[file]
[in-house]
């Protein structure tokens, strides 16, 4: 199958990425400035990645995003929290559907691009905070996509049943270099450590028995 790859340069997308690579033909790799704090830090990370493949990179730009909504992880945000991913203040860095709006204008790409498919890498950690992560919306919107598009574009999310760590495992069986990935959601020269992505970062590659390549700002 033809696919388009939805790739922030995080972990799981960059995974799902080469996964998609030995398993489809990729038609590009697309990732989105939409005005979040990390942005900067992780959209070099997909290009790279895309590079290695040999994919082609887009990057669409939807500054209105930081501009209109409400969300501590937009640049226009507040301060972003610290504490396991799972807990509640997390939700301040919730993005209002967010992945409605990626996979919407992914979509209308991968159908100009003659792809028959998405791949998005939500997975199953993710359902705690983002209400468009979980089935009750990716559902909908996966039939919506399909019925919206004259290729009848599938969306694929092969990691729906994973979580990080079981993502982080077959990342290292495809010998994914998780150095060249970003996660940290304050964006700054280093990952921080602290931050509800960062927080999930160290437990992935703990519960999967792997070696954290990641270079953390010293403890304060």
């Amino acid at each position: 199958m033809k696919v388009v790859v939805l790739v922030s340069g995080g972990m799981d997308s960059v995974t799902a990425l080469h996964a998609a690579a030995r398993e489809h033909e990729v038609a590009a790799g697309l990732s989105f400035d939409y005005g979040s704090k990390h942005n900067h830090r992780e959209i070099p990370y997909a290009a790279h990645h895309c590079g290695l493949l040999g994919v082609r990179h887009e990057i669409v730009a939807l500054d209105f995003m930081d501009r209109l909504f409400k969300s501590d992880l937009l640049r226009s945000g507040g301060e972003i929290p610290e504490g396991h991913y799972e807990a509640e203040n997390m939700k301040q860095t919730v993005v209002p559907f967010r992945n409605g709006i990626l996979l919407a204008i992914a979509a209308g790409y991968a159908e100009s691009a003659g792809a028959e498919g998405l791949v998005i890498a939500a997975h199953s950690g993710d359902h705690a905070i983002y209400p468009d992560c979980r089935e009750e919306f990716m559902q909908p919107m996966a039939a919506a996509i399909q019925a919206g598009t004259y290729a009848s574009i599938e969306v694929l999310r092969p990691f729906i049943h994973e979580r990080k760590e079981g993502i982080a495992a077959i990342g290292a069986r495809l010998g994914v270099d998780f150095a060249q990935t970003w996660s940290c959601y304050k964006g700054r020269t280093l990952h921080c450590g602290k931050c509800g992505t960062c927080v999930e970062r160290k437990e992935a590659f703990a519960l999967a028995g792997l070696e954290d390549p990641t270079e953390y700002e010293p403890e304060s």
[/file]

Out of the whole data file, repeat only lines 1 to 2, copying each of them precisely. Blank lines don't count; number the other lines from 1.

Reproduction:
[in-house]
């Protein structure tokens, strides 16, 4: 199958990425400035990645995003929290559907691009905070996509049943270099450590028995 790859340069997308690579033909790799704090830090990370493949990179730009909504992880945000991913203040860095709006204008790409498919890498950690992560919306919107598009574009999310760590495992069986990935959601020269992505970062590659390549700002 033809696919388009939805790739922030995080972990799981960059995974799902080469996964998609030995398993489809990729038609590009697309990732989105939409005005979040990390942005900067992780959209070099997909290009790279895309590079290695040999994919082609887009990057669409939807500054209105930081501009209109409400969300501590937009640049226009507040301060972003610290504490396991799972807990509640997390939700301040919730993005209002967010992945409605990626996979919407992914979509209308991968159908100009003659792809028959998405791949998005939500997975199953993710359902705690983002209400468009979980089935009750990716559902909908996966039939919506399909019925919206004259290729009848599938969306694929092969990691729906994973979580990080079981993502982080077959990342290292495809010998994914998780150095060249970003996660940290304050964006700054280093990952921080602290931050509800960062927080999930160290437990992935703990519960999967792997070696954290990641270079953390010293403890304060």